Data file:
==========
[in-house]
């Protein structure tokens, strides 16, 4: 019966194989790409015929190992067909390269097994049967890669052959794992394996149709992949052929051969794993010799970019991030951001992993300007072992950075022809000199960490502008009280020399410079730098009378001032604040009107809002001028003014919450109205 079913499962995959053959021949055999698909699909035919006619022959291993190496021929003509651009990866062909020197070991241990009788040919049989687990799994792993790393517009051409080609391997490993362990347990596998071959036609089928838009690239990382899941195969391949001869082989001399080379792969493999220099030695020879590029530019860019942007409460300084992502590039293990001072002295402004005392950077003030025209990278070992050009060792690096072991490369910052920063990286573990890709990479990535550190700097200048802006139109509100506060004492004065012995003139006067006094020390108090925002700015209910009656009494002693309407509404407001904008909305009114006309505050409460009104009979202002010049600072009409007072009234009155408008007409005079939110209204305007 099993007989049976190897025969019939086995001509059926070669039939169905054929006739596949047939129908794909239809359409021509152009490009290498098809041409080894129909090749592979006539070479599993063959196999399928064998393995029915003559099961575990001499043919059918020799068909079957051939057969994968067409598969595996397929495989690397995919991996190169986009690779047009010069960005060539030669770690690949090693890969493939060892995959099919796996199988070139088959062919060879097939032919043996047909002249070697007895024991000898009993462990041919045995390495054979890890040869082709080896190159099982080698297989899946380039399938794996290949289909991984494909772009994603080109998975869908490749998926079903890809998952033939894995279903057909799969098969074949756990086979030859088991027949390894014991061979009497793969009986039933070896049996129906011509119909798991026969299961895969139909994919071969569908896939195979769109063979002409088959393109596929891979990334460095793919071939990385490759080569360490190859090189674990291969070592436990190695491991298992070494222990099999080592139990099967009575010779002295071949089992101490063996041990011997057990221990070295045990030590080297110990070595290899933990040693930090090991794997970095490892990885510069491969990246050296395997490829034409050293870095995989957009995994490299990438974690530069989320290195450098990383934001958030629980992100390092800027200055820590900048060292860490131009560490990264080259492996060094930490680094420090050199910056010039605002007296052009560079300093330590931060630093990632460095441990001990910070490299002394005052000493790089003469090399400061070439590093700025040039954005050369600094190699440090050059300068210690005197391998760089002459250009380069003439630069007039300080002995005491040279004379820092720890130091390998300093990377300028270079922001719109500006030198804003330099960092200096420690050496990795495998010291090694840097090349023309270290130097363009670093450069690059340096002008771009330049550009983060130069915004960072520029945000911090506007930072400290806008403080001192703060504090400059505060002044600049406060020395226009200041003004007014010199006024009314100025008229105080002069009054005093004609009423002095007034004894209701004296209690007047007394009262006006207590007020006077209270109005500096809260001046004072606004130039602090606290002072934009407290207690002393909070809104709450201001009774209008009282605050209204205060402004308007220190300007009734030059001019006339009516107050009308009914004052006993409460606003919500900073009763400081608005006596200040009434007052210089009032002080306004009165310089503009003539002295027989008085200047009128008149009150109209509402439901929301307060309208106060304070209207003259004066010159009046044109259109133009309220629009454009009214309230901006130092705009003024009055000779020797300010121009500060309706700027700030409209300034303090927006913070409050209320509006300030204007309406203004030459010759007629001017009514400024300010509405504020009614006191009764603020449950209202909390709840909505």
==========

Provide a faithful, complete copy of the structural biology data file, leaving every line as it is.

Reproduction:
[in-house]
């Protein structure tokens, strides 16, 4: 019966194989790409015929190992067909390269097994049967890669052959794992394996149709992949052929051969794993010799970019991030951001992993300007072992950075022809000199960490502008009280020399410079730098009378001032604040009107809002001028003014919450109205 079913499962995959053959021949055999698909699909035919006619022959291993190496021929003509651009990866062909020197070991241990009788040919049989687990799994792993790393517009051409080609391997490993362990347990596998071959036609089928838009690239990382899941195969391949001869082989001399080379792969493999220099030695020879590029530019860019942007409460300084992502590039293990001072002295402004005392950077003030025209990278070992050009060792690096072991490369910052920063990286573990890709990479990535550190700097200048802006139109509100506060004492004065012995003139006067006094020390108090925002700015209910009656009494002693309407509404407001904008909305009114006309505050409460009104009979202002010049600072009409007072009234009155408008007409005079939110209204305007 099993007989049976190897025969019939086995001509059926070669039939169905054929006739596949047939129908794909239809359409021509152009490009290498098809041409080894129909090749592979006539070479599993063959196999399928064998393995029915003559099961575990001499043919059918020799068909079957051939057969994968067409598969595996397929495989690397995919991996190169986009690779047009010069960005060539030669770690690949090693890969493939060892995959099919796996199988070139088959062919060879097939032919043996047909002249070697007895024991000898009993462990041919045995390495054979890890040869082709080896190159099982080698297989899946380039399938794996290949289909991984494909772009994603080109998975869908490749998926079903890809998952033939894995279903057909799969098969074949756990086979030859088991027949390894014991061979009497793969009986039933070896049996129906011509119909798991026969299961895969139909994919071969569908896939195979769109063979002409088959393109596929891979990334460095793919071939990385490759080569360490190859090189674990291969070592436990190695491991298992070494222990099999080592139990099967009575010779002295071949089992101490063996041990011997057990221990070295045990030590080297110990070595290899933990040693930090090991794997970095490892990885510069491969990246050296395997490829034409050293870095995989957009995994490299990438974690530069989320290195450098990383934001958030629980992100390092800027200055820590900048060292860490131009560490990264080259492996060094930490680094420090050199910056010039605002007296052009560079300093330590931060630093990632460095441990001990910070490299002394005052000493790089003469090399400061070439590093700025040039954005050369600094190699440090050059300068210690005197391998760089002459250009380069003439630069007039300080002995005491040279004379820092720890130091390998300093990377300028270079922001719109500006030198804003330099960092200096420690050496990795495998010291090694840097090349023309270290130097363009670093450069690059340096002008771009330049550009983060130069915004960072520029945000911090506007930072400290806008403080001192703060504090400059505060002044600049406060020395226009200041003004007014010199006024009314100025008229105080002069009054005093004609009423002095007034004894209701004296209690007047007394009262006006207590007020006077209270109005500096809260001046004072606004130039602090606290002072934009407290207690002393909070809104709450201001009774209008009282605050209204205060402004308007220190300007009734030059001019006339009516107050009308009914004052006993409460606003919500900073009763400081608005006596200040009434007052210089009032002080306004009165310089503009003539002295027989008085200047009128008149009150109209509402439901929301307060309208106060304070209207003259004066010159009046044109259109133009309220629009454009009214309230901006130092705009003024009055000779020797300010121009500060309706700027700030409209300034303090927006913070409050209320509006300030204007309406203004030459010759007629001017009514400024300010509405504020009614006191009764603020449950209202909390709840909505």